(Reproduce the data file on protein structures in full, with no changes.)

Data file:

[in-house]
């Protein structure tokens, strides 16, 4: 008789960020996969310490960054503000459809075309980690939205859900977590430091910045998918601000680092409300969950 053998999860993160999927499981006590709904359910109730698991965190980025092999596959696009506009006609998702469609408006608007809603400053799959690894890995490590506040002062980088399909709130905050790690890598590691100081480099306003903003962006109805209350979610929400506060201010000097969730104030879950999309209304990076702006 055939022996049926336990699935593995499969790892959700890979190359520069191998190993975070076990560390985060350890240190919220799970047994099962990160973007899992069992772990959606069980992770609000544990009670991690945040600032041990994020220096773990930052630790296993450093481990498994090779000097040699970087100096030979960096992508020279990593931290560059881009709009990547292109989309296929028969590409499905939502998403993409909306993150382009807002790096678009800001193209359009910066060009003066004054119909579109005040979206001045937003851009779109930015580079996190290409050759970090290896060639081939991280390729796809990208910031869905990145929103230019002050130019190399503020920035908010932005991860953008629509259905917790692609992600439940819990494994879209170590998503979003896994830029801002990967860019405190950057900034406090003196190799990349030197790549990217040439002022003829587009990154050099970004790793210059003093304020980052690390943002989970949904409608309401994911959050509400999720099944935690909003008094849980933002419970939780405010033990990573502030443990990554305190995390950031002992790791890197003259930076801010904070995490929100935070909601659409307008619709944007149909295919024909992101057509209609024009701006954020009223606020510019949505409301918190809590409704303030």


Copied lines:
[in-house]
């Protein structure tokens, strides 16, 4: 008789960020996969310490960054503000459809075309980690939205859900977590430091910045998918601000680092409300969950 053998999860993160999927499981006590709904359910109730698991965190980025092999596959696009506009006609998702469609408006608007809603400053799959690894890995490590506040002062980088399909709130905050790690890598590691100081480099306003903003962006109805209350979610929400506060201010000097969730104030879950999309209304990076702006 055939022996049926336990699935593995499969790892959700890979190359520069191998190993975070076990560390985060350890240190919220799970047994099962990160973007899992069992772990959606069980992770609000544990009670991690945040600032041990994020220096773990930052630790296993450093481990498994090779000097040699970087100096030979960096992508020279990593931290560059881009709009990547292109989309296929028969590409499905939502998403993409909306993150382009807002790096678009800001193209359009910066060009003066004054119909579109005040979206001045937003851009779109930015580079996190290409050759970090290896060639081939991280390729796809990208910031869905990145929103230019002050130019190399503020920035908010932005991860953008629509259905917790692609992600439940819990494994879209170590998503979003896994830029801002990967860019405190950057900034406090003196190799990349030197790549990217040439002022003829587009990154050099970004790793210059003093304020980052690390943002989970949904409608309401994911959050509400999720099944935690909003008094849980933002419970939780405010033990990573502030443990990554305190995390950031002992790791890197003259930076801010904070995490929100935070909601659409307008619709944007149909295919024909992101057509209609024009701006954020009223606020510019949505409301918190809590409704303030």